But executives at Chevrolet liked what they heard — and for the past four months, this self-described shy 19-year-old has kept a $2.6 million secret: She's a big-time advertising guru.
Crabb won a nationwide competition for college students sponsored by Chevrolet to design a 30-second commercial for the company's new line of crossover cars.
Chevrolet aired the ad during the Super Bowl, an event watched as much for the commercials as for the game itself. The average price for a 30-second spot during the game, which was broadcast Sunday on CBS, is $2.6 million.
"I can't even imagine having that much money in my life and then to spend it on one 30-second spot," Crabb said at her home in North Prairie, about 45 miles west of Milwaukee.
Besides the ad, Chevrolet is getting buzz from the contest itself. The carmaker . Throughout January, Early Show viewers were asked to vote online for their favorite ad submissions.
In Week Four of that voting, "To the Moon and Back," an ad concept from Luke Wolf, Jason Wilcynski and Melissa Klang from the University of Wisconsin, Platteville (Team 218) was the viewers' choice, edging out "Crossing Over," from Laura Kessler and Irene Jeanotte of Savannah College of Art & Design (Team 787).
Crabb was revealed as the winner of the contest on Friday during CBS' airing of "Super Bowl's Greatest Commercials." Until then, she couldn't tell anyone, except for a few professors at University of Wisconsin-Stevens Point, where she has since transferred to study English education and theater, her adviser at her old university and her family.
She also appeared on The Early Show Monday, from Miami, where she spent the weekend at the Super Bowl. To see the interview,
Chevrolet put out the call to college students this fall, asking them to design a spot targeting a younger audience, highlighting either the HHR, Cobalt, Equinox or Aveo.
Plenty of other brands, such as Doritos and even the National Football League, have gotten into the amateur ad craze as well — especially during the Super Bowl, when the stakes are high and slots are expensive.
Students were told the winning ad would have to be "smart, simple and breakthrough," said Kim Kosak, general director of advertising and sales promotions for Chevrolet, a unit of General Motors Corp.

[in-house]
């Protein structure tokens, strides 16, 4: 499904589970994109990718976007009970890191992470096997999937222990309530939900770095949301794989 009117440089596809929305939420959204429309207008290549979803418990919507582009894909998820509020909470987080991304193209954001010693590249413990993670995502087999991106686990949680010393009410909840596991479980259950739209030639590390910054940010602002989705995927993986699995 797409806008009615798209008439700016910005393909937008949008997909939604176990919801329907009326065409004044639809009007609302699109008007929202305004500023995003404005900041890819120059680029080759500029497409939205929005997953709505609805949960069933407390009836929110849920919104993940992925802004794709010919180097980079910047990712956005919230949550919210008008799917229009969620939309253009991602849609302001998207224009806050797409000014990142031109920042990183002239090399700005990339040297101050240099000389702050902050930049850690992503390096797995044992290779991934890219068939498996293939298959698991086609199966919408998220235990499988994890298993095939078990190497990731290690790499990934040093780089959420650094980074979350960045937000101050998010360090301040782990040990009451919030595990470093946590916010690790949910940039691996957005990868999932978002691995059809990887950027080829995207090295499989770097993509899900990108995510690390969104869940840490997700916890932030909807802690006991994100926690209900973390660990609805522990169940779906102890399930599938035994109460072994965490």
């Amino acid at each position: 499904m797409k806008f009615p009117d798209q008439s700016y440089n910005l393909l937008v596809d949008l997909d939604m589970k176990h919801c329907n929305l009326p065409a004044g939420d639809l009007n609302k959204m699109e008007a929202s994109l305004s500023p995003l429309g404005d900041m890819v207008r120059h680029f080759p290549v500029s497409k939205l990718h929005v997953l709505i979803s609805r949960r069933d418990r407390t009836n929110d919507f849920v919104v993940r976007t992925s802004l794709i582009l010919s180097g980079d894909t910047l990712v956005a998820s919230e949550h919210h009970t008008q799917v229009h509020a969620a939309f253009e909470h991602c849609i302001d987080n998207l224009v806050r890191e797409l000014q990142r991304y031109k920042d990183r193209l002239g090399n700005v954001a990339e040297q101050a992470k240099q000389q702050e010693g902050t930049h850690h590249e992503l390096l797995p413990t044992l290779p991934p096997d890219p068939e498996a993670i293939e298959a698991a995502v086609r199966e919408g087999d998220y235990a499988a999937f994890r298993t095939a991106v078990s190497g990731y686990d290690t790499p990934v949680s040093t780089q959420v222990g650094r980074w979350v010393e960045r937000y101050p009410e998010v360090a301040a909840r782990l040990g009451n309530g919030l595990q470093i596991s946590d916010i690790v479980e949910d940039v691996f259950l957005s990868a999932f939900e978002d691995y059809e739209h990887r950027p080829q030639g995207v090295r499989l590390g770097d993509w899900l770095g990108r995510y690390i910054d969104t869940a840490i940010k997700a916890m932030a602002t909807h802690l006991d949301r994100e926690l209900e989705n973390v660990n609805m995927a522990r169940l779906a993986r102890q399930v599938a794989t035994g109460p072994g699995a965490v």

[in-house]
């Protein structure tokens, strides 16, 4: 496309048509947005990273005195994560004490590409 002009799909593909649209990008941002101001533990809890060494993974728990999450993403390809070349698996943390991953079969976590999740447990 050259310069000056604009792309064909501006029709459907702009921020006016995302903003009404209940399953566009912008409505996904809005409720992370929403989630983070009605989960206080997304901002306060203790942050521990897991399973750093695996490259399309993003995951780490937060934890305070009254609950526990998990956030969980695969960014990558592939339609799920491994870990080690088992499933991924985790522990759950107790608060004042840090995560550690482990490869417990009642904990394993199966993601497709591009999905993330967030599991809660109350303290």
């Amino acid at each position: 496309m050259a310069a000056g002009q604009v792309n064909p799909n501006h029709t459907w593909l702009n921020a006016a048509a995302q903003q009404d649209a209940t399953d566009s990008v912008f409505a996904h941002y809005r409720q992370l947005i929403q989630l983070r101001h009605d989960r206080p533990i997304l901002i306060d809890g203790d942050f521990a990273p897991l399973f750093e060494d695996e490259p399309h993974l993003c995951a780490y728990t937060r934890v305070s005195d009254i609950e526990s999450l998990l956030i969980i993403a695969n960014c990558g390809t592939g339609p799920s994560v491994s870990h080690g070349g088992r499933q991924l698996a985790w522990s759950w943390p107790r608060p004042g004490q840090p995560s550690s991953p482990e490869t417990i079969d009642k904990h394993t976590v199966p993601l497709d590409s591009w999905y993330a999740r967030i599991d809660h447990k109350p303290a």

"We wanted something that was risk-taking and breakthrough, because if you're going to do the Super Bowl you have to take risks," Kosak said.
Crabb, then a freshman at the University of Wisconsin at Milwaukee, entered the competition as an assignment in a journalism class. She never thought she would win, she said.
"It was one of those things where you take the opportunity because it's there. But it's like, 'It's going to happen to someone else because it never happens to you.' That kind of mindset," she said.
Chevrolet received entries from 820 teams from 230 schools. Five teams — 11 students in all — were selected as finalists and brought to Detroit in late October to work with advertising professionals to hone their pitches and present their ideas.
Crabb was the youngest participant and the only solo finalist.
Her ad, which will air throughout the year, shows an HHR stopped in New York City and men swarming the car, hoping to wash it so they can touch it. Crabb said her ad shows a different side of Chevrolet and takes a different approach to advertising for cars, which often are aimed at a male audience and feature women. As a football fan, she said she's watched the games, and commercials, for years.
"We never get commercials that are for us — very rarely we do, especially with car commercials," Crabb said of women.
And then she had to make it funny.
"You're never going to get noticed without being funny or so out there that people are like, 'What was that?"' she said.
Kosak said judges chose Crabb's ad because it was easy to understand and appealed to all ages.
"It's very simple, it's very smart because it all emanates from the product. But it has a very different feel for Chevrolet," she said.
Crabb took part in filming the ad in New York and gave input so it didn't stray much from her original vision. She said she's interested in film and hopes to pursue that one day.
Eventually, Crabb hopes life gets back to normal so she can settle into her studies at her new school. This summer, as part of her prize, she'll intern at advertising firm Campbell-Ewald, a unit of Interpublic Group of Cos., Inc. which handles all of Chevrolet's advertising. She had planned to continue working as a waitress at her hometown Applebee's, but figures the advertising gig will be a good learning experience, too.
Crabb was also offered a full-time job at the firm. Of course, she doesn't graduate for several more years, so who knows what will happen, she said with a smile.
"Right now, if I learn anything from this, it's 'go where the wind takes you,'" she said.